What’s with the aviation industry?

// 17 February 2009

southwestern-1.jpgThe Southwest Airline blog posted enthusiastically about how they’ve wrapped one of their planes with an advert for Sports Illustrated magazine:

This definitely seals the deals on Southwest Airlines’ FUN and edgy factor!

Err, well, that’s one way to see it. This is the same airline, of course, which chucked a woman off her flight because they considered her outfit too revealing.

As a commenter on the Wired post says:

Promoting SI on a plane is fine, but how about putting an SI cover with Venus Williams holding up a Wimbledon trophy instead?

Of course, this follows hot on the heels of Virgin Atlantic’s advert that we were all astounded that the Advertising Standards Agency decided wasn’t sexist at all. Then there was Ryanair’s ‘sexy schoolgirl’ ads, and their “beds and blowjobs” gimmick last summer. Then there’s Sprint Air in the US, which played on the “MILF” thing.

Flight attendents don’t like this either, as you might imagine. In response to the last example, their US union said:

“For Spirit flight attendants, the sexist and shameful advertising that management continues to associate our carrier with is embarrassing and diminishes our role as safety professionals,” said Deborah Crowley, AFA-CWA Spirit President. “As the face of the airline to many passengers, it is embarrassing for Spirit flight attendants to work for a management team with such little regard for so many outstanding employees.

(H/T solobassstever)

Comments From You

Leigh // Posted 18 February 2009 at 9:34 am

The ASA wrote “We considered that the ad was unlikely to be seen as sexist or derogatory towards women or to cause serious or widespread offence. ”

Sadly I think this is true. So many women are happy to see and evaluate themselves according to sexist standards that obvious gender bias fails to offend them.

JENNIFER DREW // Posted 18 February 2009 at 10:57 am

There have been innumerable complaints to the ASA regarding the now routine sexualisation of women and girls by the advertising industry. ASA has consistently refused to accept such sexually degrading advertisements are misogynistic or promote a climate of male contempt for women.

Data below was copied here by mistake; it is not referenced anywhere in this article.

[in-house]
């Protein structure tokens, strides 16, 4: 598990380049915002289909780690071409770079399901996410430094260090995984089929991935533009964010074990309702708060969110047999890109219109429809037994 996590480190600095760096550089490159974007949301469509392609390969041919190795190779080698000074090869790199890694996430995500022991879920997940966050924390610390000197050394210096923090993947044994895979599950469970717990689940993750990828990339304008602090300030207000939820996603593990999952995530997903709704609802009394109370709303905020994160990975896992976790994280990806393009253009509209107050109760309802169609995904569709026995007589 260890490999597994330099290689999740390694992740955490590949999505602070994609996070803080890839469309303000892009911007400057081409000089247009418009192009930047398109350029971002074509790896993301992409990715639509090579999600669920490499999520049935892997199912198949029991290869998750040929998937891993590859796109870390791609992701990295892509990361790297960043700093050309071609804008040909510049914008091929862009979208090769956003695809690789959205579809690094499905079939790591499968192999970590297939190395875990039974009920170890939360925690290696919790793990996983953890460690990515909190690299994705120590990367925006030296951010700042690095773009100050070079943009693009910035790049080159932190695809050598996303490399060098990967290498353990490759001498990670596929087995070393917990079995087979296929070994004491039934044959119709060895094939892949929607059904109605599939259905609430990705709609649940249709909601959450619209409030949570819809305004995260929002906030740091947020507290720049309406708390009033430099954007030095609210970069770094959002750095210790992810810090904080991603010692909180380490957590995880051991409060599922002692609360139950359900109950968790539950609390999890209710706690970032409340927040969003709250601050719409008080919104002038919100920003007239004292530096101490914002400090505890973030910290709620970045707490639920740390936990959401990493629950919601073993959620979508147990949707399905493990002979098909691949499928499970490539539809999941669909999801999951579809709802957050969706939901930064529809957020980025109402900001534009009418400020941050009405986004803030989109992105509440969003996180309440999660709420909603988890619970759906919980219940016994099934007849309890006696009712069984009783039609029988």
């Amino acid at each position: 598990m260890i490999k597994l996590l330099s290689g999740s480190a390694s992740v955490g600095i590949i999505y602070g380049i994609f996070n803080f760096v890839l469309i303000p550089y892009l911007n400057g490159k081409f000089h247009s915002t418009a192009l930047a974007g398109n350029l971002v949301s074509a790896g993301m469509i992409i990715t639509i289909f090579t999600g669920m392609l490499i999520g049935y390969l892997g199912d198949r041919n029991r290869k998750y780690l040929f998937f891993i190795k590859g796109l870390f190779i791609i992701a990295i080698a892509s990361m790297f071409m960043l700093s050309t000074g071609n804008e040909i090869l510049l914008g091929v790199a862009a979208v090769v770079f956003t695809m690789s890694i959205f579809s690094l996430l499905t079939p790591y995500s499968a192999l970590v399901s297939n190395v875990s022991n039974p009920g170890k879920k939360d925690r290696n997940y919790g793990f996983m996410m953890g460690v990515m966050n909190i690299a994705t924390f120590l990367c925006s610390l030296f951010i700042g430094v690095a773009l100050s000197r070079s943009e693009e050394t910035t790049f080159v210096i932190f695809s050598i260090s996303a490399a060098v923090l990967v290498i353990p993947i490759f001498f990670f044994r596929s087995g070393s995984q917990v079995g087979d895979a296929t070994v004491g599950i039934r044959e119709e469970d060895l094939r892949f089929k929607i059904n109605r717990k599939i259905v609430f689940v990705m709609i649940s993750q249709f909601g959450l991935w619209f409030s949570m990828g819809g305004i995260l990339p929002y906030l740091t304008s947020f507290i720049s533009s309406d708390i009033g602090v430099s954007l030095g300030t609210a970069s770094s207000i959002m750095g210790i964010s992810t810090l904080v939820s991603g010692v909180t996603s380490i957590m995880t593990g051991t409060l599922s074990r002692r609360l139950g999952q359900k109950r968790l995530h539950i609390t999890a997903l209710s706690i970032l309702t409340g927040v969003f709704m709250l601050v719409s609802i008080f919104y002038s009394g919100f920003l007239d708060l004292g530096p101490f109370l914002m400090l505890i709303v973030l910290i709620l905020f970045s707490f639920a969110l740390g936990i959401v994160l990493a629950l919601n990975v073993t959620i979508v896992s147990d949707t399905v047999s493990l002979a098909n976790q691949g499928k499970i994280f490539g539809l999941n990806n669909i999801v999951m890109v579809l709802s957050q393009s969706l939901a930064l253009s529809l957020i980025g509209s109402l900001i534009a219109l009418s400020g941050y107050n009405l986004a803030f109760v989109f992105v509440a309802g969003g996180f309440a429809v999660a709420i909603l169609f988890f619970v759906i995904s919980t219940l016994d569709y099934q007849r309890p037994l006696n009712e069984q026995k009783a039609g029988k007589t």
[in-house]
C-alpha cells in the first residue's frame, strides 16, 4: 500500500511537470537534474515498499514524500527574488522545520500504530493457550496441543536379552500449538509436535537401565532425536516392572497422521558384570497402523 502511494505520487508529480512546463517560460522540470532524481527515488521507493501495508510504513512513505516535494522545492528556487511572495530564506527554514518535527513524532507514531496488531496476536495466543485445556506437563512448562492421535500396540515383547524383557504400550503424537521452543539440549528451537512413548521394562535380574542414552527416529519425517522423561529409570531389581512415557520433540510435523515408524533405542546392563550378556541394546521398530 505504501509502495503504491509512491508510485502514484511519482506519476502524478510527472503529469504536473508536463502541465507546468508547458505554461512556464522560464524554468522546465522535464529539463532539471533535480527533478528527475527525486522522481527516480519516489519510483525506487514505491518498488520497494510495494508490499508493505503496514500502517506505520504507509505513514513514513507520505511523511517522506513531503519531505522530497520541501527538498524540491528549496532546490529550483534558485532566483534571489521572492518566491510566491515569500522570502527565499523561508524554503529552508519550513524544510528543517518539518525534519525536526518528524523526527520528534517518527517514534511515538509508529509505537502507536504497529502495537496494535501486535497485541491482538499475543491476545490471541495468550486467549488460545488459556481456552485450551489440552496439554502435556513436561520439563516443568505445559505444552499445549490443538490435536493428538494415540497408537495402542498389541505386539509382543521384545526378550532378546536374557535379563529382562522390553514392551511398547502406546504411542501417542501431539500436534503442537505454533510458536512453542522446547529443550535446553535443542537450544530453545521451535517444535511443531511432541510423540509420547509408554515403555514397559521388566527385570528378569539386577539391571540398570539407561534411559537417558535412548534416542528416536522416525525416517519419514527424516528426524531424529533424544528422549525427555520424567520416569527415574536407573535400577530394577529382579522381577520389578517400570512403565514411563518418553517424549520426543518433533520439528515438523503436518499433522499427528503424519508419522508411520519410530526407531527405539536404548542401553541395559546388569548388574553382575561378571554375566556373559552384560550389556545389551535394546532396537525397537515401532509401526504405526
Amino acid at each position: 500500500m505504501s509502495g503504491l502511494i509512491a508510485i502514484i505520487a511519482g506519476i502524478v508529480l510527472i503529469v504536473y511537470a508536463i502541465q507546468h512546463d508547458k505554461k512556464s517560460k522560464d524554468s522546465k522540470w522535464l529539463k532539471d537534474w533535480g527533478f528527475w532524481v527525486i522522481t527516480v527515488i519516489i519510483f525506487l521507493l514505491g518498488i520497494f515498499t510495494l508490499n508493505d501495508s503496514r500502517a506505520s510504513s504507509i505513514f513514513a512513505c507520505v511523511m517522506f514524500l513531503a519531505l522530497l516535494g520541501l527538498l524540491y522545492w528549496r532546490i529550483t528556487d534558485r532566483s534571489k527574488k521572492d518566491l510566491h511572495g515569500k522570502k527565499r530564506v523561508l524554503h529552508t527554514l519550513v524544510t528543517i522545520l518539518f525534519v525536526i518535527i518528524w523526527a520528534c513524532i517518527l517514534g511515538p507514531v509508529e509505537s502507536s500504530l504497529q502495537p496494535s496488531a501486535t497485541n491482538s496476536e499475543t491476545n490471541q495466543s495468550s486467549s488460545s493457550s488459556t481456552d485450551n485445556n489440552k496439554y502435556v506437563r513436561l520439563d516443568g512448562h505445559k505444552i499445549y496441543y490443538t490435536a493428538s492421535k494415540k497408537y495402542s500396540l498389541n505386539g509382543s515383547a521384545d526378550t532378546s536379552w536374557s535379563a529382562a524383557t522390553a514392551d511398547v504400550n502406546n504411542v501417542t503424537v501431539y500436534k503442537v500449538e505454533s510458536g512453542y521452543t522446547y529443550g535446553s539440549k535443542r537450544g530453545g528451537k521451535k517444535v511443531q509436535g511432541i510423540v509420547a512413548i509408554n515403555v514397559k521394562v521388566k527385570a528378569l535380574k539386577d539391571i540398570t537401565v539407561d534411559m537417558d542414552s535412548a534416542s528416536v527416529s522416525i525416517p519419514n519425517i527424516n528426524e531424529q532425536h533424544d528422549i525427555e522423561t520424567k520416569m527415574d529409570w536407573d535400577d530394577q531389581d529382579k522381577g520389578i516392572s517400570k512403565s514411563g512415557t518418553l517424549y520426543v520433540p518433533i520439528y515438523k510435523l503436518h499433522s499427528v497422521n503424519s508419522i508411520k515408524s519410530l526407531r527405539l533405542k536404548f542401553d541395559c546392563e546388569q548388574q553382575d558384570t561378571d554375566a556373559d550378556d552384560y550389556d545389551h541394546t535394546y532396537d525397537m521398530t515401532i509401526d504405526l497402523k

Irrespective of whether or not some women consider these sexually degrading advertisements ‘harmless’ the issue is the ongoing normalisation of women as men’s sexualised commodities.

One can make the same argument with regards to racism and homophobia because not all within these groups consider racism and homophobia is rife, but again this misses the point – because when women are commonly represented as men’s sexualised commodities and institutions such as the male-dominated ASA refuse to recognise the issue it becomes a ‘non-issue.’

We are indeed in the midst of an immense backlash against the few gains feminists attained and once again profit is the reason and it is so much easier to portray one half of the human race as sexualised commodities. Reason is because patriarchy is very much alive and kicking and of course men as a group are not represented as women’s sexualised commodities. Women still have a very long way to go before we achieve our rightful dignity and respect from ‘mankind.’ (sic).

Victoria Dutchman-Smith // Posted 20 February 2009 at 10:32 am

Jennifer’s comment is spot on. Normally when I read this blog I can feel quite fired up about things, but this just leaves me depressed. Particularly the ASA’s comment on the Virgin ad: “We considered that most viewers would understand that the ad presented exaggerated stereotypical views of the early 1980s and played upon perceived attitudes of that time in a humorous way.” But these “stereotypical views” are offensive and it’s not “humorous”. What other forms of prejudice is it now apparently okay to “play upon”, on the grounds that while these attitudes may have ruined people’s lives, it’s all a bit “retro” now? It does create a real feeling of powerlessness to see that the ASA is essentially a brick wall on this matter.

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